Who among us doesn’t love sweets? The sweet flavor releases serotonin in our brains, the chemical responsible for our sense of well-being and contentment. The average American consumes well over 20 teaspoons of added sugar on a daily basis, which adds up to an average of 142 pounds of sugar per person per year! That’s more than two times what the USDA recommends and is proof of sugar’s addictive nature.

But when it comes to sweeteners, not all are created equal. There are side effects and health risks from refined sweeteners like white table sugar and high-fructose corn syrup, and from artificial sweeteners like NutraSweet, saccharin and Splenda.

Since refined sweeteners have been stripped of vitamins, minerals and fiber, they can spike blood sugar, which can often lead to cravings and mood and energy fluctuations.

Instead, using naturally and minimally processed sweeteners can reduce cravings for sugary things. Natural sweeteners, all of which are gentler than the refined white stuff, are easier on the body’s blood sugar and available in most supermarkets and health food stores.

Please note that these sugar alternatives are great transition foods, but are not meant to be consumed in mass quantities. Even natural sweeteners are, for the most part, processed foods. The best way to alleviate sugar consumption is to add more sweetness to your life!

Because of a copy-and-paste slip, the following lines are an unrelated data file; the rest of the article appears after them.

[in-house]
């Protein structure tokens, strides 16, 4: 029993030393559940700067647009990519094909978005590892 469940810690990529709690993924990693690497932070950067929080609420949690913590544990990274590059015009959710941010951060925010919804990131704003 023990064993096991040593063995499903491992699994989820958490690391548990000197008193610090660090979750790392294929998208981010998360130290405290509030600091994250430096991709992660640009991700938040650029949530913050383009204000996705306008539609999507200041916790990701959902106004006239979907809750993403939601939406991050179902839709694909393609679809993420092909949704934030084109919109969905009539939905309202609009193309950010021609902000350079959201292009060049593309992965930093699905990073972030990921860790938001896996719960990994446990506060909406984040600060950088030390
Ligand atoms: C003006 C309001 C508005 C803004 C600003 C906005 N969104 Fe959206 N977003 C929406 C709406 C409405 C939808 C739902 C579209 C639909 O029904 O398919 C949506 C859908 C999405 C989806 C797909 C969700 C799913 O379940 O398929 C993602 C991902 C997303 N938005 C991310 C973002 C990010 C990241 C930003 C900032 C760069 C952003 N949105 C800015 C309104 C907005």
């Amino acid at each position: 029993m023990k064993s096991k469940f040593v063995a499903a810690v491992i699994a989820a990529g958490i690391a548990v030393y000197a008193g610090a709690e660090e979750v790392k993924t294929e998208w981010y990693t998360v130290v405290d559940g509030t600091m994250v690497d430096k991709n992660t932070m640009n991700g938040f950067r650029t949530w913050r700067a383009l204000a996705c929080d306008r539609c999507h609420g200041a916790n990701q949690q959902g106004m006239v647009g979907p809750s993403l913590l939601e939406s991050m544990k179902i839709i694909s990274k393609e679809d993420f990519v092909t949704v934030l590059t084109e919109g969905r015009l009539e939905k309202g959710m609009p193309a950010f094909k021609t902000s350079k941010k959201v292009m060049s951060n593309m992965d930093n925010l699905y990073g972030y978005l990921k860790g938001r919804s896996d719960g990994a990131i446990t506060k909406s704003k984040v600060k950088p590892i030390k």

Sweetener alternatives

Raw Honey

Everyone seems to love honey, one of the oldest natural sweeteners on the market. Honey will have a different flavor depending on the plant source. Some are very dark and intensely flavored. Wherever possible, choose raw honey, as it is unrefined and contains small amounts of enzymes, minerals and vitamins.

Agave Nectar

Agave nectar is a natural liquid sweetener made from the juice of the agave cactus. Agave is made through the extraction and purification of the juice of the agave cactus. It is 1.4 times sweeter than refined sugar, but does not create a sugar rush, and is much less disturbing to the body’s blood sugar levels than white sugar. It has a delightfully light and mild flavor. (However, agave is high in fructose, higher than that of high-fructose corn syrup, and some research suggests that fructose does not shut off appetite hormones, and may decrease glucose tolerance, so you may end up overeating.)

Maple Syrup

Maple syrup is the concentrated extract of the sap of maple trees. It adds a rich, deep flavor to foods and drinks. Make sure to look for 100% pure maple syrup, not maple-flavored corn syrup. As with all sweeteners, organic varieties are best.

Stevia

This leafy herb has been used for centuries by native South Americans. The extract from stevia is 100 to 300 times sweeter than white sugar. It can be used in cooking, baking and beverages, does not affect blood sugar levels and has zero calories. Stevia is available in a powder or liquid form, but be sure to get the green or brown liquids or powders, because the white and clear versions are highly refined.